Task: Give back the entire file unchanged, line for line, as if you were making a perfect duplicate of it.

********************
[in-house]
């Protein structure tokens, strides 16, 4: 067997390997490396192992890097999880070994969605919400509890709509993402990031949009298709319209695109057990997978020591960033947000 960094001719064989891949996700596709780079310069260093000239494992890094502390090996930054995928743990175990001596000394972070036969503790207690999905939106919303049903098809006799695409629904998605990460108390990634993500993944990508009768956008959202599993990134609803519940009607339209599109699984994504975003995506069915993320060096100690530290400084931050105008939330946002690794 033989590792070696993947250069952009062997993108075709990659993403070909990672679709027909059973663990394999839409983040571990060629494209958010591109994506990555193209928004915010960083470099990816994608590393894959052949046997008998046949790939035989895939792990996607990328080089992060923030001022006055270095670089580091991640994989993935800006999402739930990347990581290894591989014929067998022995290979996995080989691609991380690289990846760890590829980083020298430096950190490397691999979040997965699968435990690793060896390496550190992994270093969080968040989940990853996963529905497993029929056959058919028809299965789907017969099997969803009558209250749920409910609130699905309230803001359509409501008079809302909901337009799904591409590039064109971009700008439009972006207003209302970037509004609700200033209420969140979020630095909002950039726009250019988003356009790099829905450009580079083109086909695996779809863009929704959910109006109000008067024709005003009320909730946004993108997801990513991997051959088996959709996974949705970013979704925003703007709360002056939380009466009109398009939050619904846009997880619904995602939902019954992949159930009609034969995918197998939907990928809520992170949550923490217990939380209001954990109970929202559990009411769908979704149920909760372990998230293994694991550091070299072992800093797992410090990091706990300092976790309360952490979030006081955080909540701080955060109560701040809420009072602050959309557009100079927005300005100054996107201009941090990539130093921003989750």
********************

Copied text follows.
[in-house]
């Protein structure tokens, strides 16, 4: 067997390997490396192992890097999880070994969605919400509890709509993402990031949009298709319209695109057990997978020591960033947000 960094001719064989891949996700596709780079310069260093000239494992890094502390090996930054995928743990175990001596000394972070036969503790207690999905939106919303049903098809006799695409629904998605990460108390990634993500993944990508009768956008959202599993990134609803519940009607339209599109699984994504975003995506069915993320060096100690530290400084931050105008939330946002690794 033989590792070696993947250069952009062997993108075709990659993403070909990672679709027909059973663990394999839409983040571990060629494209958010591109994506990555193209928004915010960083470099990816994608590393894959052949046997008998046949790939035989895939792990996607990328080089992060923030001022006055270095670089580091991640994989993935800006999402739930990347990581290894591989014929067998022995290979996995080989691609991380690289990846760890590829980083020298430096950190490397691999979040997965699968435990690793060896390496550190992994270093969080968040989940990853996963529905497993029929056959058919028809299965789907017969099997969803009558209250749920409910609130699905309230803001359509409501008079809302909901337009799904591409590039064109971009700008439009972006207003209302970037509004609700200033209420969140979020630095909002950039726009250019988003356009790099829905450009580079083109086909695996779809863009929704959910109006109000008067024709005003009320909730946004993108997801990513991997051959088996959709996974949705970013979704925003703007709360002056939380009466009109398009939050619904846009997880619904995602939902019954992949159930009609034969995918197998939907990928809520992170949550923490217990939380209001954990109970929202559990009411769908979704149920909760372990998230293994694991550091070299072992800093797992410090990091706990300092976790309360952490979030006081955080909540701080955060109560701040809420009072602050959309557009100079927005300005100054996107201009941090990539130093921003989750």